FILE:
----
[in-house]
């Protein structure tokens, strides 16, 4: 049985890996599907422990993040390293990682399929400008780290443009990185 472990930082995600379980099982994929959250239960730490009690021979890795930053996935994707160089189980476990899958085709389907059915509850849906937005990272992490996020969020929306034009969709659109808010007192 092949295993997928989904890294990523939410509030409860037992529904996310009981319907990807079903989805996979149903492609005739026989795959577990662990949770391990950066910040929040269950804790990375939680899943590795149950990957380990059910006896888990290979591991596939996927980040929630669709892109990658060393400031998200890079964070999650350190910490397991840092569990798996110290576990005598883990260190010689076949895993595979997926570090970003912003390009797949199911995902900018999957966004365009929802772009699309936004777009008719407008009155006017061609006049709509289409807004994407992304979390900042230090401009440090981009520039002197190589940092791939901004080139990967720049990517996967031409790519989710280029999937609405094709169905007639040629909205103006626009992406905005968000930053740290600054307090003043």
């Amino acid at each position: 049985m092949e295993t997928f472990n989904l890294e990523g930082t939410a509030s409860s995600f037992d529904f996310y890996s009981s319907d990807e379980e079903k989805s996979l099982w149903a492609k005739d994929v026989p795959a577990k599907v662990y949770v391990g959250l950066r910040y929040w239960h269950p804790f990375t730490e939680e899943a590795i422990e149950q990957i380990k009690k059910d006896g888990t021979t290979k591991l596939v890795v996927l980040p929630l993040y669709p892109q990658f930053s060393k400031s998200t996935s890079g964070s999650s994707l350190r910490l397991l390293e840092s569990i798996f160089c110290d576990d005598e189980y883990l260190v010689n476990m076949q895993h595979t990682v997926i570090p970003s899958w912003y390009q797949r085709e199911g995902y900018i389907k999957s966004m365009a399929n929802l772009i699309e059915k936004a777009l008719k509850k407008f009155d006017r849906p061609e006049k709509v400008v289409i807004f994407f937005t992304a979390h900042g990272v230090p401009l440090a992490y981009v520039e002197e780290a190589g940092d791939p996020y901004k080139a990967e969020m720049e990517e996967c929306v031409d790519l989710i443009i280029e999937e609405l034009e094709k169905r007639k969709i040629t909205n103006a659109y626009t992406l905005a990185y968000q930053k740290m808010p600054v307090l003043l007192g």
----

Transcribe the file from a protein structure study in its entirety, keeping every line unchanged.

[in-house]
């Protein structure tokens, strides 16, 4: 049985890996599907422990993040390293990682399929400008780290443009990185 472990930082995600379980099982994929959250239960730490009690021979890795930053996935994707160089189980476990899958085709389907059915509850849906937005990272992490996020969020929306034009969709659109808010007192 092949295993997928989904890294990523939410509030409860037992529904996310009981319907990807079903989805996979149903492609005739026989795959577990662990949770391990950066910040929040269950804790990375939680899943590795149950990957380990059910006896888990290979591991596939996927980040929630669709892109990658060393400031998200890079964070999650350190910490397991840092569990798996110290576990005598883990260190010689076949895993595979997926570090970003912003390009797949199911995902900018999957966004365009929802772009699309936004777009008719407008009155006017061609006049709509289409807004994407992304979390900042230090401009440090981009520039002197190589940092791939901004080139990967720049990517996967031409790519989710280029999937609405094709169905007639040629909205103006626009992406905005968000930053740290600054307090003043």
């Amino acid at each position: 049985m092949e295993t997928f472990n989904l890294e990523g930082t939410a509030s409860s995600f037992d529904f996310y890996s009981s319907d990807e379980e079903k989805s996979l099982w149903a492609k005739d994929v026989p795959a577990k599907v662990y949770v391990g959250l950066r910040y929040w239960h269950p804790f990375t730490e939680e899943a590795i422990e149950q990957i380990k009690k059910d006896g888990t021979t290979k591991l596939v890795v996927l980040p929630l993040y669709p892109q990658f930053s060393k400031s998200t996935s890079g964070s999650s994707l350190r910490l397991l390293e840092s569990i798996f160089c110290d576990d005598e189980y883990l260190v010689n476990m076949q895993h595979t990682v997926i570090p970003s899958w912003y390009q797949r085709e199911g995902y900018i389907k999957s966004m365009a399929n929802l772009i699309e059915k936004a777009l008719k509850k407008f009155d006017r849906p061609e006049k709509v400008v289409i807004f994407f937005t992304a979390h900042g990272v230090p401009l440090a992490y981009v520039e002197e780290a190589g940092d791939p996020y901004k080139a990967e969020m720049e990517e996967c929306v031409d790519l989710i443009i280029e999937e609405l034009e094709k169905r007639k969709i040629t909205n103006a659109y626009t992406l905005a990185y968000q930053k740290m808010p600054v307090l003043l007192g």